Publication | BRG

An Evolving Landscape: Using Artificial Intelligence to Adapt to Increased Environmental Enforcement

Michael Pace and Eric Matrejek

June 28, 2021

Environmental issues have been gaining attention in the public square for quite some time, but government entities have been slow to take action to combat concerns. But that is changing, and technologies can assist in managing increased regulatory scrutiny on environmental activities.

Increased Federal Focus

Since his inauguration, President Biden has taken actions that suggest a shift in federal policy toward environmental issues. On his first day in office, Biden rejoined the Paris Agreement, revoked the permit for the Keystone XL pipeline, and established a moratorium on federal leases in the Arctic National Wildlife Refuge. Shortly thereafter, Biden issued an executive order, Tackling the Climate Crisis at Home and Abroad, which sought to enhance global action on climate change by combining both domestic and international efforts. Each action suggests that the Biden administration will continue to place importance on climate-related issues.

In addition to the executive branch, federal regulatory agencies have increased their efforts on environmental-related issues. In March 2021, the Securities and Exchange Commission (SEC) requested input from the public on its required climate-related disclosures “with an eye toward facilitating the disclosure of consistent, comparable, and reliable information on climate change.” The request followed recommendations from the SEC’s Investor Advisory Committee and the Environmental, Social and Corporate Governance (ESG) Subcommittee of the SEC Asset Management Advisory Committee to update standards and reporting requirements for corporate issuers related to environmental factors.

Intensified State-Level Enforcement

Along with the mounting pressure at the federal level, there is an expectation that state attorneys general will intensify environmental enforcement actions. Recently, many state attorneys general have signaled their intent to put environmental issues front and center with the creation of dedicated environmental justice units. These units often initiate independent litigation while also lending support to nonprofit and community-driven environmental efforts.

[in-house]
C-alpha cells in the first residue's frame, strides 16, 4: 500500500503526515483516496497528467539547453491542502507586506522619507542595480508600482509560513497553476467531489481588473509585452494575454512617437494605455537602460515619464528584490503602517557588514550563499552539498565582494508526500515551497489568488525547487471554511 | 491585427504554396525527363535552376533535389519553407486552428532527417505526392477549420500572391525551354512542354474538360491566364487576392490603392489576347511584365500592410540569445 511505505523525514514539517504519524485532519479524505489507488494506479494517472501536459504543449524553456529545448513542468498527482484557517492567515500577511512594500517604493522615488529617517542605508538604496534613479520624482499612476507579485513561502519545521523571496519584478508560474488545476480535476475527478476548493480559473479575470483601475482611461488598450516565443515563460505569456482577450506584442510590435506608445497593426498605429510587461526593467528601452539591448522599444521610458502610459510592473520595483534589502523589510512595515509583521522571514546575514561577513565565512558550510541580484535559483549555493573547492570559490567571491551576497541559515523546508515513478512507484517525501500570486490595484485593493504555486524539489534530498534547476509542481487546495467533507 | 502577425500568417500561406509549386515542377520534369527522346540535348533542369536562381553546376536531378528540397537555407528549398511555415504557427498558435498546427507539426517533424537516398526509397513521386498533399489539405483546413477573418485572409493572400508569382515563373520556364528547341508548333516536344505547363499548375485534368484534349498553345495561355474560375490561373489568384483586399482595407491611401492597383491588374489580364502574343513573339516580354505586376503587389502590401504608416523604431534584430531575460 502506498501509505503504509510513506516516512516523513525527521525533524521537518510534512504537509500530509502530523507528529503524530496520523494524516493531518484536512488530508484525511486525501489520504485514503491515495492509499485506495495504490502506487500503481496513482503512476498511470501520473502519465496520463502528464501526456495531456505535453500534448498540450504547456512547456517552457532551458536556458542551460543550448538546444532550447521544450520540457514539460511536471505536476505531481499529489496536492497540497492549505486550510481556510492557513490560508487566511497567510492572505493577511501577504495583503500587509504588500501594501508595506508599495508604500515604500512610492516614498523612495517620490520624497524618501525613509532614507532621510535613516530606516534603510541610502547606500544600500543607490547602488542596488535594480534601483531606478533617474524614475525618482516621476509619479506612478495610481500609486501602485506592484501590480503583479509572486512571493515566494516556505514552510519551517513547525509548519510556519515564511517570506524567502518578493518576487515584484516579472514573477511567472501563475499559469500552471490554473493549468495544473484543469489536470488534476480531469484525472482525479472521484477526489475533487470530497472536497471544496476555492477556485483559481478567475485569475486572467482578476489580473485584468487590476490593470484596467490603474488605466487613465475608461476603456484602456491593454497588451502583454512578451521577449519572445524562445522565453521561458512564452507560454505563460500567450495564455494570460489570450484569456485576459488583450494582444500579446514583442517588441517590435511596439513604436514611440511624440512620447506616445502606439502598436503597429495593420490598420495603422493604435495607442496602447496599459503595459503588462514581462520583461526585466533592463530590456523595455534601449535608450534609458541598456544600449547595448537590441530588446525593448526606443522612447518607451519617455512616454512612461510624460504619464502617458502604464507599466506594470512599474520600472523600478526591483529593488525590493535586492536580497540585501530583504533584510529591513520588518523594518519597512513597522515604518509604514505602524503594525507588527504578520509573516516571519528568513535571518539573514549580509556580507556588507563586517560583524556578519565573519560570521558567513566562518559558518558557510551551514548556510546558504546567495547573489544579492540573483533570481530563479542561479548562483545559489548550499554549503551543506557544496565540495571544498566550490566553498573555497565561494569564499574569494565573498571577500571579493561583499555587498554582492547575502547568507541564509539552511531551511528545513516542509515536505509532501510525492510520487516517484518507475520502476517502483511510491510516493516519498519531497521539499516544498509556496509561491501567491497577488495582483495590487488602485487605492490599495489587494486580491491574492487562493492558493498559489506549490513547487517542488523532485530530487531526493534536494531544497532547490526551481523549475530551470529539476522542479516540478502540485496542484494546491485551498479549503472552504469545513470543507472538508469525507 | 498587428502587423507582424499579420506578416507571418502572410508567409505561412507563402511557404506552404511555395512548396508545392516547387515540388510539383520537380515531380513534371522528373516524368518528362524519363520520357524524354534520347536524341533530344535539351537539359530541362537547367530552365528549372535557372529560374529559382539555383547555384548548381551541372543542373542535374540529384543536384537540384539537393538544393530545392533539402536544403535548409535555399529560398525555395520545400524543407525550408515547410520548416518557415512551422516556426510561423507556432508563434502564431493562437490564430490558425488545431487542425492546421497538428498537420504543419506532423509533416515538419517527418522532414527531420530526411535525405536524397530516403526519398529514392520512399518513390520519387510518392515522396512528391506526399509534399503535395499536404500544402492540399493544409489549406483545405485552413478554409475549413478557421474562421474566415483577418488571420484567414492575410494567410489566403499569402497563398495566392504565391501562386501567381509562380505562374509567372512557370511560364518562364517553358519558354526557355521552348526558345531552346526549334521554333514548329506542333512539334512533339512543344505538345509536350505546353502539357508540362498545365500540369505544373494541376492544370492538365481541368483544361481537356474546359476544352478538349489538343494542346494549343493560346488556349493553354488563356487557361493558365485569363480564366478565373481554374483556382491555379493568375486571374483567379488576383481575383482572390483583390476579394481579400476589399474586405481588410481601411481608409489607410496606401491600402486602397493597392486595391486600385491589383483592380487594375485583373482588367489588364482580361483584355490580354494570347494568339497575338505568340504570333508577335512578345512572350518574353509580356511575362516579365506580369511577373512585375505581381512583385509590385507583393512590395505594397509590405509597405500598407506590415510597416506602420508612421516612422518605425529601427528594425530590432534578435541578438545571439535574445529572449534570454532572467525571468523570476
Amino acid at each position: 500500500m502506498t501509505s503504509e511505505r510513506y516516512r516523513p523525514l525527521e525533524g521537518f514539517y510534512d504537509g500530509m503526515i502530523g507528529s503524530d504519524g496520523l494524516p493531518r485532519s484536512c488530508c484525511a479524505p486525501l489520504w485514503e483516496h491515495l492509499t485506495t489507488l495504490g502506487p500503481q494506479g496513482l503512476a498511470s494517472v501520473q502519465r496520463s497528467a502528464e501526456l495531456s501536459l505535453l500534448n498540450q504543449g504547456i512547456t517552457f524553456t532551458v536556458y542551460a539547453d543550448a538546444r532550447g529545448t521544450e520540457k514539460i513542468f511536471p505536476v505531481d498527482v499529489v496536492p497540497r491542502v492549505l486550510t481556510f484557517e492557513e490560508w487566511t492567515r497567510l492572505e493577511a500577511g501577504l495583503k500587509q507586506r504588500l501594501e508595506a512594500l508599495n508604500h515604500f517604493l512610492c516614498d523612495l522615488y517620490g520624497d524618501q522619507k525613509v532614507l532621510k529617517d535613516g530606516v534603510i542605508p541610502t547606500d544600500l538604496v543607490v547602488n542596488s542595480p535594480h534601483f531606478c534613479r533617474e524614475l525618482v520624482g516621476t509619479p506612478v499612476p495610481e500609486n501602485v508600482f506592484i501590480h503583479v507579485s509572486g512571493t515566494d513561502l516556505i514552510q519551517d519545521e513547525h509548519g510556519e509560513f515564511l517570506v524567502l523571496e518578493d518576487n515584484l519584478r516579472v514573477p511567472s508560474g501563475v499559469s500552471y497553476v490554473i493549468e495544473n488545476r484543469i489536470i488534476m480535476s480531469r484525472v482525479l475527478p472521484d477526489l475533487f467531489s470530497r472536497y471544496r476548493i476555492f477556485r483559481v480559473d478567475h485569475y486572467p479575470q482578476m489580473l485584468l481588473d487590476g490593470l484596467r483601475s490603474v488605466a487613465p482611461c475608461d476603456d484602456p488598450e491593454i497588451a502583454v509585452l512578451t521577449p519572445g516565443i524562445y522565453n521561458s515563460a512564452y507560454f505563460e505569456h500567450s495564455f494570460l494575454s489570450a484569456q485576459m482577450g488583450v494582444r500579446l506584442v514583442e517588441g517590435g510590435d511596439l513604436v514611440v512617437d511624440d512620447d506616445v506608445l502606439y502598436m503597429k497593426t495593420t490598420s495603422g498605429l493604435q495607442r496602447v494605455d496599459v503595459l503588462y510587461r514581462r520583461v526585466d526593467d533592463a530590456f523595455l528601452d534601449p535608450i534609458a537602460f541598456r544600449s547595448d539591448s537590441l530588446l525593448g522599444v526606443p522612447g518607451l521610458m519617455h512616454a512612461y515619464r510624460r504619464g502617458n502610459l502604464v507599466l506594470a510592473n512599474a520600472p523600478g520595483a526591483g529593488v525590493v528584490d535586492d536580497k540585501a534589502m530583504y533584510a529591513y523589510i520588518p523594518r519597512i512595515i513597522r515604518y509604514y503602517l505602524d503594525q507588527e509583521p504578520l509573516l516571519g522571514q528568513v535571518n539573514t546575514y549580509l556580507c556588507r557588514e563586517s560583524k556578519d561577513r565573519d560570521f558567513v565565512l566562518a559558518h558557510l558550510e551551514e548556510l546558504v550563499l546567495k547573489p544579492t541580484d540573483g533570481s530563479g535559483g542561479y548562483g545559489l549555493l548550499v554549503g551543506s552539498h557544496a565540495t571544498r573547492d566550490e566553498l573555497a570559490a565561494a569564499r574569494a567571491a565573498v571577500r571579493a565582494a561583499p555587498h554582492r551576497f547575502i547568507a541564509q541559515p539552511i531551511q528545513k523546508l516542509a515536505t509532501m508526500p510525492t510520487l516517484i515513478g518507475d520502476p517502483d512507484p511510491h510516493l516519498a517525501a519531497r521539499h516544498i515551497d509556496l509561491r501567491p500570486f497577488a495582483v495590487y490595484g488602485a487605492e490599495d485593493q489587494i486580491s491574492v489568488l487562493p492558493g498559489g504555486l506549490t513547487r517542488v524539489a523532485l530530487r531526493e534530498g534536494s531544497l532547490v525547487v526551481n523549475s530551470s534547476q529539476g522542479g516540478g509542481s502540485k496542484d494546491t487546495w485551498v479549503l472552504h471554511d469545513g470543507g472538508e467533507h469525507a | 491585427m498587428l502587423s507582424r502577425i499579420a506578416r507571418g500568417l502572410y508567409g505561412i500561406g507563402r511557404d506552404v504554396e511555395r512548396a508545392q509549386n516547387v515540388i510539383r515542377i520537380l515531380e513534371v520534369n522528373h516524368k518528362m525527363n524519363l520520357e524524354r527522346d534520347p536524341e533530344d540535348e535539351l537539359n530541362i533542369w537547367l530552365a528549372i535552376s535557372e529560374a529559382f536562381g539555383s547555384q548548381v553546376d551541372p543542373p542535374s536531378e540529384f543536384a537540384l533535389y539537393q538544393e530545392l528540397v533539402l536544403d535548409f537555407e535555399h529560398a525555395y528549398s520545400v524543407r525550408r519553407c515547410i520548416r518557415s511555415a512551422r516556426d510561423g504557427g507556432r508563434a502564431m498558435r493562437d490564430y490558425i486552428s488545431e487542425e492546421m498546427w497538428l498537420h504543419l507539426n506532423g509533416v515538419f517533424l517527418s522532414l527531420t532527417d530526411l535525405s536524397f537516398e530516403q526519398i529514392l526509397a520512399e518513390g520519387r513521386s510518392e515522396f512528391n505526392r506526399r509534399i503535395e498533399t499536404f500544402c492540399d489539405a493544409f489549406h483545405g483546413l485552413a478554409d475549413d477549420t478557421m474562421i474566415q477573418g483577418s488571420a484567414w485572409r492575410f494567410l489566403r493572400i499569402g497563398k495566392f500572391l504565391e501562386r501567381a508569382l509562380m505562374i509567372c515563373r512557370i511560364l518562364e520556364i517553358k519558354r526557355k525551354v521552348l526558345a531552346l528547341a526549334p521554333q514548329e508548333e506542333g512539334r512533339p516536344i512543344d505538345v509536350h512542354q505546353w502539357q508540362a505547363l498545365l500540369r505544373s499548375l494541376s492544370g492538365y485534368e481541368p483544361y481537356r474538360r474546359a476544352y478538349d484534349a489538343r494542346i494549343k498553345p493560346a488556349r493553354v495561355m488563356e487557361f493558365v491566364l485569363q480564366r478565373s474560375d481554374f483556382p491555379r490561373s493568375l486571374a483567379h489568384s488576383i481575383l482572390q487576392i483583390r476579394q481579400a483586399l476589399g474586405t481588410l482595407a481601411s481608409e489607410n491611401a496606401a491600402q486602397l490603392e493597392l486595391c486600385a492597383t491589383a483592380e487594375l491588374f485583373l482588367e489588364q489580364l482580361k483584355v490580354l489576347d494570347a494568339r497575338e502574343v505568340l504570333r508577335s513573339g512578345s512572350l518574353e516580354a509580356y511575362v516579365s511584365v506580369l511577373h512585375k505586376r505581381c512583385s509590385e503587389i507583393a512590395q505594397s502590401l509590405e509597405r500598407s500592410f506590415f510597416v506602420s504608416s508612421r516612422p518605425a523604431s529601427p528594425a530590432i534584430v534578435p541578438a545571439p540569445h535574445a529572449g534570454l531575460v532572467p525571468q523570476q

In addition to the generalized efforts of the environmental justice units, state attorneys general have shown their specific intentions through multistate-initiated lawsuits, including:

  • A nine-state suit against the Environmental Protection Agency (EPA) challenging a temporary policy that allowed the agency some enforcement discretion for noncompliance resulting from complications of the COVID-19 pandemic
  • A twenty-one-state suit challenging eased restrictions for coal-fired power plants
  • A twenty-one-state suit calling for review of the EPA’s rescission of emissions regulations for methane and other volatile organic compounds from new sources in the energy sector

Michael Pace and Eric Matrejek discuss how increased federal focus on climate-related disclosures and intensified enforcement on environmental regulations will require companies to evaluate the cost and benefits of AI adoption.

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Eric Matrejek

Managing Director